Figure 1: The unesthetic appearance of the face

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On examination, the face of the patient appeared asymmetrical, bilaterally, with a growth on the right side of the face. The skin over the right side of her face was thickened and hyperpigmented, with a soft and loose hanging overgrowth. There were numerous small and large, sessile and pedunculated nodular growths localized on the right side of her neck, with dark-colored underlying skin. The skin over the right cheek and chin area showed coffee-colored pigmentation (café-au-lait spots) [Figure 2].
Figure 2: Nodular growths localized on the right side of the neck with dark colored underlying skin

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There was a soft, compressible, nontender growth on the lower lip. The right ear showed disfigurement and hypertrophy, with thickened cartilage and overlying hyperpigmented skin [Figure 3].
Figure 3: Disfigurement of the ear and hypertrophy with thickened cartilage and overlying hyperpigmented skin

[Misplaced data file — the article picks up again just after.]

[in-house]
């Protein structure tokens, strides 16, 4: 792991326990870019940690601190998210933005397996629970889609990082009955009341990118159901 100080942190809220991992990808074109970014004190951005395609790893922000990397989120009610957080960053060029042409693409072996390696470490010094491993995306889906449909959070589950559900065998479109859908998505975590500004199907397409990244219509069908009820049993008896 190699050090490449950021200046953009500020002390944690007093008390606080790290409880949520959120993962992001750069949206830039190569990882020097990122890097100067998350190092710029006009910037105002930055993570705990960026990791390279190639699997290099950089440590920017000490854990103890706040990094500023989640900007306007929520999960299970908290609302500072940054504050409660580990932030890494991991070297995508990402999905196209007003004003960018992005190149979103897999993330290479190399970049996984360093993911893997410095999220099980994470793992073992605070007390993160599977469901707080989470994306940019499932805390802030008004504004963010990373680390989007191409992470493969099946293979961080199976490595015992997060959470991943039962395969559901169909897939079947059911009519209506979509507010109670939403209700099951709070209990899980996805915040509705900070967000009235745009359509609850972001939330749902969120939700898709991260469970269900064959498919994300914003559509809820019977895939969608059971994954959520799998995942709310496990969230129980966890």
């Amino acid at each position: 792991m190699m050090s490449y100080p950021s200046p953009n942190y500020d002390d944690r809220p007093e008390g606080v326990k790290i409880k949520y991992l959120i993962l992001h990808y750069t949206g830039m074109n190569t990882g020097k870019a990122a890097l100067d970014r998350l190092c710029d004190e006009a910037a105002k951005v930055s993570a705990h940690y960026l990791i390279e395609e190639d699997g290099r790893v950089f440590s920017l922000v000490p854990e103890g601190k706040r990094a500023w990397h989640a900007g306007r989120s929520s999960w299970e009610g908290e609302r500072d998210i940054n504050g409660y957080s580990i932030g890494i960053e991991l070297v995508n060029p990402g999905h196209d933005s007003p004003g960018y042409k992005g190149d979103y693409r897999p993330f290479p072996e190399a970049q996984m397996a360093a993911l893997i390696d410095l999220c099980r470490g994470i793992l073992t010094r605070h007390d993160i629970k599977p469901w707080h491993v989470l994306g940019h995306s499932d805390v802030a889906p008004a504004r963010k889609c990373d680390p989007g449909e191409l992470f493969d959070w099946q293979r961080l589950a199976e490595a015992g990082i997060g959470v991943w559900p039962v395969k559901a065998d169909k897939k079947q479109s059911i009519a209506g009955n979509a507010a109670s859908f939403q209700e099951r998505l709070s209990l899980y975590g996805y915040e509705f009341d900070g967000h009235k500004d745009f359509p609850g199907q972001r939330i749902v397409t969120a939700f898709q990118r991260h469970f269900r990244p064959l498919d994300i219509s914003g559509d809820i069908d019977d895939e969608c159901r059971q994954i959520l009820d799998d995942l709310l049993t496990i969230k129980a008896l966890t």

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Intraorally there were numerous soft tissue growths with a sessile base seen on the right buccal mucosa [Figure 4] and tongue [Figure 5]. The growths were soft, compressible, and nontender.
Figure 4: Soft tissue growths with sessile bases on right buccal mucosa

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Figure 5: Soft tissue growths with sessile bases on the tongue

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Laboratory findings revealed a raised erythrocyte sedimentation rate (ESR) (70 mm in the first hour), a decreased hemoglobin level (7.5 gm%), and the enzyme-linked immunosorbent assay (ELISA) was found to be nonreactive.